.. isn’t it?
Most mornings, I listen to podcasts as I scooter to work. Most of the podcasts are about food (http://food52.com/topics/burnt-toast-podcast), some are about old Hollywood (http://www.youmustrememberthispodcast.com/), but my favorite to listen to are the ones about travel (ok, food travel, but travel nonetheless).
But the more I listen to these podcasts, the more I pick up this pervasive theme of ‘isn’t it crazy that these people, who are so not like us, go on crazy adventures halfway across the world?’. I’ve listened to accounts of of photographers hiding in trucks from the Taliban to document saffron harvests. I’ve listened to stories of single women travelers having to fiend off Mongol teens on horses, drunk on mare’s milk. And it’s not the stories themselves that bother me, but they way they are framed, from the interviewers who see these people as themselves foreign, from having foreign experiences – as if going to another part of the world to travel or to start a new life is out of our reach of an everyday person. There’s this implication that although we can read about it in books, we can never do it on our own: “Now, of course the majority of us can’t imagine stepping on a plane to an unfamiliar country..” or other such nonsense. But isn’t the whole point that we can all have extraordinary adventures, even if we start off as ordinary people?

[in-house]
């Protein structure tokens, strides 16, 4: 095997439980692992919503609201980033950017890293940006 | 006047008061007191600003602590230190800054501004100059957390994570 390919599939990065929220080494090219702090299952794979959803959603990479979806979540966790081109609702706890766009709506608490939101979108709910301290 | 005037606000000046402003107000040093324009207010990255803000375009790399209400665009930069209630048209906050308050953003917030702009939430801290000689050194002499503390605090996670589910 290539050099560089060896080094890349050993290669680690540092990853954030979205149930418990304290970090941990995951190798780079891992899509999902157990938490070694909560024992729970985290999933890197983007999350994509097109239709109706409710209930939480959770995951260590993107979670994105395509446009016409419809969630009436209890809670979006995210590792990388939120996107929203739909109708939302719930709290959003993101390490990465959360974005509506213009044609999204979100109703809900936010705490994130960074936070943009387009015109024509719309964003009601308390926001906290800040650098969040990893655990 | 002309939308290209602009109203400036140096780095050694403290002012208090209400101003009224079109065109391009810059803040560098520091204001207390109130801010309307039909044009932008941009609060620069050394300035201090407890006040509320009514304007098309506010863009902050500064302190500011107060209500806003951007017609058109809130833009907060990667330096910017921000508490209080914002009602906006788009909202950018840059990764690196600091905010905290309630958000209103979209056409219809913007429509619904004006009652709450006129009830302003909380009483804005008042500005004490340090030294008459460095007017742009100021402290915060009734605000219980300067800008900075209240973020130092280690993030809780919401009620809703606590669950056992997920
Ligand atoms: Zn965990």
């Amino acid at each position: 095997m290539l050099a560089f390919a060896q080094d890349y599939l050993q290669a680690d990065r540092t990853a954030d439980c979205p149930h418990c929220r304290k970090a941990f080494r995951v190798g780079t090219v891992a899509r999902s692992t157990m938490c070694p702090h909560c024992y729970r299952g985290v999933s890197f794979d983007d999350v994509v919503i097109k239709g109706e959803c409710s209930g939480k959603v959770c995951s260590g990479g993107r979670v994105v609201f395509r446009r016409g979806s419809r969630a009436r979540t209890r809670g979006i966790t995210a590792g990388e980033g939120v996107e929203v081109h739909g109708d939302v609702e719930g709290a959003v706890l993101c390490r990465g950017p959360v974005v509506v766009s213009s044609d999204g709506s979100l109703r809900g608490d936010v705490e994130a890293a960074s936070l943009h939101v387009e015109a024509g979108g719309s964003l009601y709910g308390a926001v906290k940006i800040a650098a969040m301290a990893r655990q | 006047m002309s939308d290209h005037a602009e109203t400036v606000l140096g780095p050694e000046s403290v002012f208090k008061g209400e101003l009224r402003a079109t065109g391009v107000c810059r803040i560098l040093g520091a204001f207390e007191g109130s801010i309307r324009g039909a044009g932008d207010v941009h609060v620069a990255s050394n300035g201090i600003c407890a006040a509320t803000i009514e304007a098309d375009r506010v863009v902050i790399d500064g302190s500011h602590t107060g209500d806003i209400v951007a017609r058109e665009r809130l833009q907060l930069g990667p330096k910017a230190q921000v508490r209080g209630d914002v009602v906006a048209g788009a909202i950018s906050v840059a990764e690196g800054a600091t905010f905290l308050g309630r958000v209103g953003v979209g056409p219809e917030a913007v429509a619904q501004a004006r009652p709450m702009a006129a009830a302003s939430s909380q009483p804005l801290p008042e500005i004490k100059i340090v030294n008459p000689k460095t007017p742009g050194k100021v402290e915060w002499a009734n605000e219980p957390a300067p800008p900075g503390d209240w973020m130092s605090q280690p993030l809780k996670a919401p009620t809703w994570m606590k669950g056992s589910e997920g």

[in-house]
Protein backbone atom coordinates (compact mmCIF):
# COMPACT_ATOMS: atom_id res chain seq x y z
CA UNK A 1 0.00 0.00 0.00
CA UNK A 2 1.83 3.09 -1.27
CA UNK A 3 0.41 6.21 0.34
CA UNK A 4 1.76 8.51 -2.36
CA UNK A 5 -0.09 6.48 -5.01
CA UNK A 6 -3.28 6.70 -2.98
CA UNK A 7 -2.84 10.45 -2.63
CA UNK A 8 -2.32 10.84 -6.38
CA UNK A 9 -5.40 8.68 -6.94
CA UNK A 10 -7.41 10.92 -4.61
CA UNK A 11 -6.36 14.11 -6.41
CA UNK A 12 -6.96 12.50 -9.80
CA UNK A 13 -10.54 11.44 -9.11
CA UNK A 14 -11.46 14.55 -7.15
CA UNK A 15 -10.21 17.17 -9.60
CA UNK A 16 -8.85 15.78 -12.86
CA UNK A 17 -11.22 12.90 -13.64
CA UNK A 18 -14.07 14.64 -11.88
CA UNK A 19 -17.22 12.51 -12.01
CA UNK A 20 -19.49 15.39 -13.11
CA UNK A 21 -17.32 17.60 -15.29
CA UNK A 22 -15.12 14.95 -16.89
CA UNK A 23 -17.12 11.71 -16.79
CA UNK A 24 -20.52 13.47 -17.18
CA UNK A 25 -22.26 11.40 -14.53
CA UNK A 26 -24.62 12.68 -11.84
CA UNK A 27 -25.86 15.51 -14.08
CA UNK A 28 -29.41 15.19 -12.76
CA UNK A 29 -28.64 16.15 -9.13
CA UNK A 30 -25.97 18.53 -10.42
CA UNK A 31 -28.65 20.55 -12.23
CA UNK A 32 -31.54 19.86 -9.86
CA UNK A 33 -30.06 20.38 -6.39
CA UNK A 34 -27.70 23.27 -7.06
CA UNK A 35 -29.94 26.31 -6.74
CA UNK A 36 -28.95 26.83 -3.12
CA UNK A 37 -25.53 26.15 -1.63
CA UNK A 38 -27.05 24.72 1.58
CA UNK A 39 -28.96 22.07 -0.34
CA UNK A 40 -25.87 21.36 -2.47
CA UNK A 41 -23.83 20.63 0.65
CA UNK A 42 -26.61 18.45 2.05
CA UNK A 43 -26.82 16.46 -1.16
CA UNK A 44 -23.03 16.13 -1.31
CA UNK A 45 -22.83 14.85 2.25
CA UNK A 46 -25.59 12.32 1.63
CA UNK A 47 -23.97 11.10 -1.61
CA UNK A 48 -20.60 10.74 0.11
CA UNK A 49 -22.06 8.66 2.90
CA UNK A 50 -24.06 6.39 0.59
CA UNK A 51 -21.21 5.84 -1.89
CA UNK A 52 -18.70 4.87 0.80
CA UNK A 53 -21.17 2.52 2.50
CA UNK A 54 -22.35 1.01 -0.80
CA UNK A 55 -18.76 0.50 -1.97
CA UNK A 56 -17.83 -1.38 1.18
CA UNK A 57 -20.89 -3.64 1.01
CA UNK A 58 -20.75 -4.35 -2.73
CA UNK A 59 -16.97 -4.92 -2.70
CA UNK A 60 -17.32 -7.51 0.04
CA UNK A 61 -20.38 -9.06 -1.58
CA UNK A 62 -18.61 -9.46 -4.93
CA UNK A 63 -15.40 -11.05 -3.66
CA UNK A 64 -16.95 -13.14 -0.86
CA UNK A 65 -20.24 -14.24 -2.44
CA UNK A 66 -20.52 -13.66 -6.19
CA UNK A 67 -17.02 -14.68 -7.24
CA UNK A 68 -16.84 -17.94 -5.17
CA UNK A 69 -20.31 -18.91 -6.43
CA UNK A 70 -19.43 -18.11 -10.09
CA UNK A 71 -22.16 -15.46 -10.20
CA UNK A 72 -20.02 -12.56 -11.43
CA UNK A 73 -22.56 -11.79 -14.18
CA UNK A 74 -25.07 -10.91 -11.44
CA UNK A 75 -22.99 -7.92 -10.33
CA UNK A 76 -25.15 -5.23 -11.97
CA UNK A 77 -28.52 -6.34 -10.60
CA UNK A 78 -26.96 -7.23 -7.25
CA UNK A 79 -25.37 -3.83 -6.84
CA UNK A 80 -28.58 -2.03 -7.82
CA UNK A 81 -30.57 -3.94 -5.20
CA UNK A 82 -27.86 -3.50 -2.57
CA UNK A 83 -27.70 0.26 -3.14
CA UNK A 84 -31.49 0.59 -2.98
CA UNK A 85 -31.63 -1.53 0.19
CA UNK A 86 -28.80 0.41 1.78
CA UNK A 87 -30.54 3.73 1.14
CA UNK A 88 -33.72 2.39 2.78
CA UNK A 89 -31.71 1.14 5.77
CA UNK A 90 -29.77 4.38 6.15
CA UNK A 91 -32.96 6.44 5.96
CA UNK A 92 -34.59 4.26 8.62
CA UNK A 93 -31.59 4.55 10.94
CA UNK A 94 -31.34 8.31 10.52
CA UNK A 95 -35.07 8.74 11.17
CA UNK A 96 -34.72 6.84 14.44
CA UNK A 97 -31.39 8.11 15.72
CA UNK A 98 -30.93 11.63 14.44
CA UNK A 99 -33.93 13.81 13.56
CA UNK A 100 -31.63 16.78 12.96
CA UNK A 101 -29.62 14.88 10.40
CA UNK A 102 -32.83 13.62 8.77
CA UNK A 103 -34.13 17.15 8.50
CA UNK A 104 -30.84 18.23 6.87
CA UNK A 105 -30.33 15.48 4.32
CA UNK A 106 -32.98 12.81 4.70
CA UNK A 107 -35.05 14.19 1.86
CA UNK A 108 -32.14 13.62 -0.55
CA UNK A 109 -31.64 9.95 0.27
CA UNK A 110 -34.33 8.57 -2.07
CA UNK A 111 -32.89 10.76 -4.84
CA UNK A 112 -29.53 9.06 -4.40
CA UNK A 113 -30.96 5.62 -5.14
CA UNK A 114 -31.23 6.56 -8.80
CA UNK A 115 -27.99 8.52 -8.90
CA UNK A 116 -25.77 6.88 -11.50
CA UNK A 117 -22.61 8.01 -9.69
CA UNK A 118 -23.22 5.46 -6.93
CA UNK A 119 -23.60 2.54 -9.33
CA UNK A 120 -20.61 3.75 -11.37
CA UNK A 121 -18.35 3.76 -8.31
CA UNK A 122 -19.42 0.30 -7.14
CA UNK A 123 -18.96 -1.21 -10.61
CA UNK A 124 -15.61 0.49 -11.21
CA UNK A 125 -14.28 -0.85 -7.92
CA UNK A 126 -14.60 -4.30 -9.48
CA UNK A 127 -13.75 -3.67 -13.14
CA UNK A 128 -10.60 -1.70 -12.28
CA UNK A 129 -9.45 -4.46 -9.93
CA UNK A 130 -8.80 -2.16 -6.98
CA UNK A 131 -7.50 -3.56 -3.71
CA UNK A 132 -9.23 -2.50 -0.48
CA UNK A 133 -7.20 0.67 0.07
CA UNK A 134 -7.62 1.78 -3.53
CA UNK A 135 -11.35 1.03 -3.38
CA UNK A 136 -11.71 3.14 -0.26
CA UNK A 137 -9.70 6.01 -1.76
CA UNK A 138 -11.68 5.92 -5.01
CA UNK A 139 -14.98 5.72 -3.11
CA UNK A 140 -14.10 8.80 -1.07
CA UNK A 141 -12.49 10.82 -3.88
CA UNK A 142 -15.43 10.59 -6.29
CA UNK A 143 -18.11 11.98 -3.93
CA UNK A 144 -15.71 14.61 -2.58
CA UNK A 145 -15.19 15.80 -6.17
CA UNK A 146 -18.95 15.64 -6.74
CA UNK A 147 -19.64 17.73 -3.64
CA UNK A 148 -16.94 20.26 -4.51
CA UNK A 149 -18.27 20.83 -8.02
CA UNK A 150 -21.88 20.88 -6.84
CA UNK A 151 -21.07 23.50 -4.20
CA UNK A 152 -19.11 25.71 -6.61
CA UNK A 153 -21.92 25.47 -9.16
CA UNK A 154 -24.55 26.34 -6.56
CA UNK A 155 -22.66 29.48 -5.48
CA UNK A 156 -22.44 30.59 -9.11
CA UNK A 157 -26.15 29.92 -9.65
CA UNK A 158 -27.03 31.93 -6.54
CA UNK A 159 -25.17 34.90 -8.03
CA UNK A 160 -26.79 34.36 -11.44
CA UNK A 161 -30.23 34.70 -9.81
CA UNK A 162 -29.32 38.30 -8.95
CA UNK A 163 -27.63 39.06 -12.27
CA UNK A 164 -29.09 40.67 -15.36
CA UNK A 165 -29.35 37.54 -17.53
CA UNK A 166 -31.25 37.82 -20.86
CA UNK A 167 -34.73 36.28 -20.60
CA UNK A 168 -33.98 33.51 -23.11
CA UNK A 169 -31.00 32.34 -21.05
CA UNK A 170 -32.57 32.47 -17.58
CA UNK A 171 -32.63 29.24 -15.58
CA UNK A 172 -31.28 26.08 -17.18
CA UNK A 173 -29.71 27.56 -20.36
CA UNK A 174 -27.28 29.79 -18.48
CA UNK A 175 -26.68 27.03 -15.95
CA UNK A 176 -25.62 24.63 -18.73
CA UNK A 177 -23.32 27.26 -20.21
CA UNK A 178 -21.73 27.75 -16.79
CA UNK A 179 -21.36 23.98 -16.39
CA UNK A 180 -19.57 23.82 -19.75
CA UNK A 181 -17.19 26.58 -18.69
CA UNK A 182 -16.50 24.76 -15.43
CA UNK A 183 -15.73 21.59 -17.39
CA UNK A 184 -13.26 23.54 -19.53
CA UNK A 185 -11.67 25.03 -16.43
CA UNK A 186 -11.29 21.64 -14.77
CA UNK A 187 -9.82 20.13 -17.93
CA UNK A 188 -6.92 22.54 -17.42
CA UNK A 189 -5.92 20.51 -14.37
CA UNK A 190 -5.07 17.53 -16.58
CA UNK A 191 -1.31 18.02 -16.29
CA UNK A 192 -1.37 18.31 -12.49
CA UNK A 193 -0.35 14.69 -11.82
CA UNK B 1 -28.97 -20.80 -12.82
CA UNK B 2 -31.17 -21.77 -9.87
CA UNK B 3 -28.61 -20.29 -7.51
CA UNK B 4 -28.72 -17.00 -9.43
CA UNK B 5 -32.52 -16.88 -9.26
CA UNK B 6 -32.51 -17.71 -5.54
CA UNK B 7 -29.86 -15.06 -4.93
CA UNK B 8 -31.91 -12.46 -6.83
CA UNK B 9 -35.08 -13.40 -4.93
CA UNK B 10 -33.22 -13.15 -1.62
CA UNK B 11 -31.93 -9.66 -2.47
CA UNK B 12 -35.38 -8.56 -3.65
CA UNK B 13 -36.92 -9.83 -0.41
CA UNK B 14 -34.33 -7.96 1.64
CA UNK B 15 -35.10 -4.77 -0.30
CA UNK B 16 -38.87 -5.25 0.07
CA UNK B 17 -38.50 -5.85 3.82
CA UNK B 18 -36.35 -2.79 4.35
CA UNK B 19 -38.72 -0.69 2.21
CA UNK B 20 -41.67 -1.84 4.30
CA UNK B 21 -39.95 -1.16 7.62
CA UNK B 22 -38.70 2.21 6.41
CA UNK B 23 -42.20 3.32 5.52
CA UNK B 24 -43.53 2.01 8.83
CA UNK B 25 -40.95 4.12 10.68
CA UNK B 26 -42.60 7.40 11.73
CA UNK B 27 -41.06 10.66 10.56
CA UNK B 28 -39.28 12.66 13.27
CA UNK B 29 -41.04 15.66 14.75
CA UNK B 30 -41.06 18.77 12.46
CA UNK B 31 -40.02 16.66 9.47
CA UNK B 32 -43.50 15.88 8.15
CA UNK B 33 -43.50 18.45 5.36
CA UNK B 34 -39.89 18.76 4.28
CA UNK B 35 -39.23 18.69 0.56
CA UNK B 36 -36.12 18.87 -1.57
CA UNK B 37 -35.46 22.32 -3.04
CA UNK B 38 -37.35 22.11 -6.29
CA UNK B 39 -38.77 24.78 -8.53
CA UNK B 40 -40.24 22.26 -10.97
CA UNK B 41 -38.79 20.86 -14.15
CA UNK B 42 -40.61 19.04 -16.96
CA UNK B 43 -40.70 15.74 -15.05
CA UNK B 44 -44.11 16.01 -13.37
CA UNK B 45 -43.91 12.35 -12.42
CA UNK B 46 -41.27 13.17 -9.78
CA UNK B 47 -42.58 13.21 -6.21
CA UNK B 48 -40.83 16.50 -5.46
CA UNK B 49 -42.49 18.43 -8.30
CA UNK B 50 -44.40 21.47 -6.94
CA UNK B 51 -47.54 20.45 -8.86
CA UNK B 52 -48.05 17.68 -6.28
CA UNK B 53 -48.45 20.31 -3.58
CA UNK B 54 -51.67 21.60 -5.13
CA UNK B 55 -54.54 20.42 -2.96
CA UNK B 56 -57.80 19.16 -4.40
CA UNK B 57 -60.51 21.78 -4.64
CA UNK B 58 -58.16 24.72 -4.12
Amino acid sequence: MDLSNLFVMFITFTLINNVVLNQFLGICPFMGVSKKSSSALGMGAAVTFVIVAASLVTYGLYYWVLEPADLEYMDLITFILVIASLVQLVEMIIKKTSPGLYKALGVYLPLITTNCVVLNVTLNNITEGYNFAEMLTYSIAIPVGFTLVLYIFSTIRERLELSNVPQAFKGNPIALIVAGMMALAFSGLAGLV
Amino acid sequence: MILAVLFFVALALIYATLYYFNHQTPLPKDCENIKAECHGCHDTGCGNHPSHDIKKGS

Getting to be abroad and starting a life here is a huge hurdle, but once you’re past it, things just somehow start feeling easier. Everyone I know in Shanghai has had one of those situations where you get into it and then think “Shit, there’s no way I’m getting out of this one alive, not this time.”. But when you do, getting over the next hurdle just continues to get simpler. Whether it’s getting stuck in the Incheon airport hotel for 72 hours with no directions to get to a new job, making that flight-bus-train-bus connection despite hours of delays, or hitchhiking from the New Orleans airport with a stranger, I feel these situations make the prospect of living abroad less unattainable. It can feel terrifying to leave your city and start something new, and it still is, even to people who live abroad, but knowing that no matter what, you’ll likely be okay, makes that first step easier to take.
And so, I don’t think living abroad is dangerous (okay, living in some places abroad is dangerous, but no more dangerous than say, Detroit). What’s dangerous – in my mind – is imagining what it’ll be like to fail.